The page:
Space: remains of Chinese rocket stage fall in the Pacific

The remains of a Chinese space rocket have fallen into the Pacific, according to Beijing.

Space: remains of Chinese rocket stage fall in the Pacific

The remains of a Chinese space rocket have fallen into the Pacific, according to Beijing. The Chinese space program announced the coordinates of the impact site on Friday, after which debris landed in the Pacific off the Central American coast. Most parts of the "Long March 5B" rocket were burned up and destroyed when it re-entered the earth's atmosphere.

The re-entry took place at 6:08 p.m. Chinese time (11:08 a.m. CET). The US Forces Space Command previously tweeted that the missile had entered the atmosphere over the Pacific.

Because according to previous calculations it would have been possible for the rocket to crash over parts of southern Europe, the airspace over Spain was temporarily closed on Friday morning. The reason for the closure of the airspace was a warning from the European Aviation Safety Agency (EASA). The airports of Barcelona, ​​Tarragona and Ibiza were affected, as reported by Spanish media, citing civil defense.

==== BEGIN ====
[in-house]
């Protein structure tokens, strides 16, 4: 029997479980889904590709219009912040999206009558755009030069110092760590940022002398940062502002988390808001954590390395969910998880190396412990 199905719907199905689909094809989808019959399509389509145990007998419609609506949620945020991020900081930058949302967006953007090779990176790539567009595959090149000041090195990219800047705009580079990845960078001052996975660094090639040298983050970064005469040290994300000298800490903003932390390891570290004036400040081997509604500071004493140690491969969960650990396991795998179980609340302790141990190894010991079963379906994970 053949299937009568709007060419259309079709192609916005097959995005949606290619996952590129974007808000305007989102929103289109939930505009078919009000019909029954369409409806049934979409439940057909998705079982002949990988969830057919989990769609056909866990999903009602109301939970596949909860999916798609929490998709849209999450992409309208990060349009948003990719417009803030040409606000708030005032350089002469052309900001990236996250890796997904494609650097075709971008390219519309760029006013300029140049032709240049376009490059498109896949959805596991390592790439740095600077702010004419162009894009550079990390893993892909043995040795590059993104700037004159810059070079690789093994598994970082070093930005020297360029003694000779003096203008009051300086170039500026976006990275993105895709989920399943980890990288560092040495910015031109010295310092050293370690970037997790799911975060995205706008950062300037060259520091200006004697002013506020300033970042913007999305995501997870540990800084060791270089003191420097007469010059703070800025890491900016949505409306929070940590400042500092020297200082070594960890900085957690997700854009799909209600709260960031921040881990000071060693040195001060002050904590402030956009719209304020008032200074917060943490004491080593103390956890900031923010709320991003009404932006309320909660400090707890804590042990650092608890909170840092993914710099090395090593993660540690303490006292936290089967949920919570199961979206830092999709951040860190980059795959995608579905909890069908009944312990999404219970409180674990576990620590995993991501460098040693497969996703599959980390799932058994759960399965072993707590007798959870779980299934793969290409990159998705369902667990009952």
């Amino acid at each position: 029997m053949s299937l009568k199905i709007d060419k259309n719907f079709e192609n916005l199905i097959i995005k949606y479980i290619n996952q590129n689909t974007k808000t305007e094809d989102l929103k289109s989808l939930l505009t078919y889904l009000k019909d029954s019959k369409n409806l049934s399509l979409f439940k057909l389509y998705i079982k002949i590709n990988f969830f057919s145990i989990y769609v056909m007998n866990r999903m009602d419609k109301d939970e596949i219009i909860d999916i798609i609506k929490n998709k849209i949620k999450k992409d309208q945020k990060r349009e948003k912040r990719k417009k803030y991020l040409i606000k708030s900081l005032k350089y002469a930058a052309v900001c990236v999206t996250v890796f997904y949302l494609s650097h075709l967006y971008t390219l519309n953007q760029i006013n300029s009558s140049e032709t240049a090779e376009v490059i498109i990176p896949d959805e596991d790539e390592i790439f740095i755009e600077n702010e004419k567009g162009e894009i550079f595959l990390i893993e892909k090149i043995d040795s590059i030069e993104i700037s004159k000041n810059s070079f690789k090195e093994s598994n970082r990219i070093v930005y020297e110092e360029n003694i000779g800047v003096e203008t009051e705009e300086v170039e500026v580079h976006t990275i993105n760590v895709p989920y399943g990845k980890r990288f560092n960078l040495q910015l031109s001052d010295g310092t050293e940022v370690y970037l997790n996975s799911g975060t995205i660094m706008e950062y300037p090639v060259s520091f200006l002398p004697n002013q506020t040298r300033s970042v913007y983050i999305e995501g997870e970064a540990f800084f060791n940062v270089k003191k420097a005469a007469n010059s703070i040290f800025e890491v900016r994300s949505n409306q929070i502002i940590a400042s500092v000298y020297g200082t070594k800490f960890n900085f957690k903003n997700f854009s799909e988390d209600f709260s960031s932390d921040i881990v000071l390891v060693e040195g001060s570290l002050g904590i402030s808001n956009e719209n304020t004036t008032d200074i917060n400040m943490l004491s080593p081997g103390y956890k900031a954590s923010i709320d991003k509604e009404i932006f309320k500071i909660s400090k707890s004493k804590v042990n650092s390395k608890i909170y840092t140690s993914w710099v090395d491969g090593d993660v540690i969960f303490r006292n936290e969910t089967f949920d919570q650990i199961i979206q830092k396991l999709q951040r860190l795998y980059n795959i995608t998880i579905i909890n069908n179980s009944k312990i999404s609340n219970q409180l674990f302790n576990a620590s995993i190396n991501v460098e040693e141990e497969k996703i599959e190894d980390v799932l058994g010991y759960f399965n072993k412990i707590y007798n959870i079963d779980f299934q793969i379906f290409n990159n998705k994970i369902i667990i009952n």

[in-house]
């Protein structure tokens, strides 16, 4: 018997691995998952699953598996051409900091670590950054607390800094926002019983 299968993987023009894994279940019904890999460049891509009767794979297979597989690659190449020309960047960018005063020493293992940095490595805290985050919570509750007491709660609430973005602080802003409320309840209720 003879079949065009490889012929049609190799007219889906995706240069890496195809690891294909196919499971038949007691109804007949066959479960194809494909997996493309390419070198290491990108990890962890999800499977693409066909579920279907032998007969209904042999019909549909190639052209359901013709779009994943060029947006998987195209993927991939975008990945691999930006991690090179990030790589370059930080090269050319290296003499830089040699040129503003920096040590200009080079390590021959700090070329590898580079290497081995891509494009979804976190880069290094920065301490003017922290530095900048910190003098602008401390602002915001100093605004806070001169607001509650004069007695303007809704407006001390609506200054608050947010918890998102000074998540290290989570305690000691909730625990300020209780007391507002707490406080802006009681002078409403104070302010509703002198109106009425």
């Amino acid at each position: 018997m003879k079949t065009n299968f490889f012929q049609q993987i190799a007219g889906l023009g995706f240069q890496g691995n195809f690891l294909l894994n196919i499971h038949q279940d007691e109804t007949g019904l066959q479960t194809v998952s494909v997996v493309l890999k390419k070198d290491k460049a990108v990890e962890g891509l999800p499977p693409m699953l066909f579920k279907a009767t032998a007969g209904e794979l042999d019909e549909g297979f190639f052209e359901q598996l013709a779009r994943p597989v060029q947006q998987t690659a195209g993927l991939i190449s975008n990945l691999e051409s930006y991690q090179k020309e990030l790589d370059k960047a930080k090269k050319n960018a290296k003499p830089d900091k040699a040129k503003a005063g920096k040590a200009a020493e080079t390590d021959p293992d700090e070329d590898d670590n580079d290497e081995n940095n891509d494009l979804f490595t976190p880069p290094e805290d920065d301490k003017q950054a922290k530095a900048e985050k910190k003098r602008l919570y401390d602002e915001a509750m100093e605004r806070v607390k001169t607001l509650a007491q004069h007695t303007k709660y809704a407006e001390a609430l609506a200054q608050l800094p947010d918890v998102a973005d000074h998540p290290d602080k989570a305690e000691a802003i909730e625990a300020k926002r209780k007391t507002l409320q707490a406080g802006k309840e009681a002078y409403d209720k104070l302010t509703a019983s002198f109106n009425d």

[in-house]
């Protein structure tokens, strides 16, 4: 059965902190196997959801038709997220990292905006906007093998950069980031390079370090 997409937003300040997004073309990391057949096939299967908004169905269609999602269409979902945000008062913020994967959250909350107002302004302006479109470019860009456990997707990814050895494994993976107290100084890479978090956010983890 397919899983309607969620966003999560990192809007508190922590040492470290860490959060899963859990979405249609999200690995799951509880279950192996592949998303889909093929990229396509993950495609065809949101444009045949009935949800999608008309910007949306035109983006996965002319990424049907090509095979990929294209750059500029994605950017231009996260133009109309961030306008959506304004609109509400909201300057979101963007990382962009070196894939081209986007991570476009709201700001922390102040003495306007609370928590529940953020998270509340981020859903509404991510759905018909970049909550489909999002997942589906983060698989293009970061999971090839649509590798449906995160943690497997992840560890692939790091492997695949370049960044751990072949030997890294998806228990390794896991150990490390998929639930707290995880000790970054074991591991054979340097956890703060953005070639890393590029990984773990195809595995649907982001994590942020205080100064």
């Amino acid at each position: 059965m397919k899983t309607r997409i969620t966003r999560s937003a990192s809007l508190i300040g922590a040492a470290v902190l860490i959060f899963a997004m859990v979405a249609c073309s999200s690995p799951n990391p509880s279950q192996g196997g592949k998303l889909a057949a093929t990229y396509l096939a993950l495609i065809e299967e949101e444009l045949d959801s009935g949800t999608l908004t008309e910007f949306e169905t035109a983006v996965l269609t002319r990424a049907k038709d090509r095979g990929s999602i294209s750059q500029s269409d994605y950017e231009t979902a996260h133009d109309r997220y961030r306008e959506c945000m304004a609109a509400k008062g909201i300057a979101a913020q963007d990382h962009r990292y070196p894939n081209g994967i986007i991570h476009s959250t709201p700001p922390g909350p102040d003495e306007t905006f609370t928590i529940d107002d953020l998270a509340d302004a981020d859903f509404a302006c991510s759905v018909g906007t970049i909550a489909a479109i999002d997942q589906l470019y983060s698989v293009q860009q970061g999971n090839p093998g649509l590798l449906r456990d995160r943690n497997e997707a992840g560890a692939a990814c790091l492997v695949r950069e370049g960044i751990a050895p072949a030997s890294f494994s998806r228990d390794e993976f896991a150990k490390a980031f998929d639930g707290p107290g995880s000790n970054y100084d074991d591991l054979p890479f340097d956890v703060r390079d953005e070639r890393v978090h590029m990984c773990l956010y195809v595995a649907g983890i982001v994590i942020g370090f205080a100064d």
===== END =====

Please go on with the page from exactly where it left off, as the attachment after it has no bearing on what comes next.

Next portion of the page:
The measure ended after about 40 minutes shortly after 10 a.m., as the civil defense announced on Twitter. However, it could still lead to significant delays in air traffic throughout the day, the newspaper El País wrote. All air traffic at the airports mentioned had temporarily come to a standstill.

International Criticism

The space debris comes from a rocket that China used to launch the last module of its Tiangong space station, which is currently under construction, into space on Monday. The re-entry of large Chinese rocket parts into the earth's atmosphere has repeatedly triggered international criticism. According to official information from Beijing, rocket parts fell into the sea near the Philippines in July.

Even though experts considered the likelihood of people or populated areas being hit to be low, there was criticism from NASA and experts of the Chinese approach. "No other country leaves these 20-ton things in orbit to re-enter Earth's atmosphere in an uncontrolled manner," astrophysicist Jonathan McDowell of the Harvard-Smithsonian Center for Astrophysics told CNN in July.

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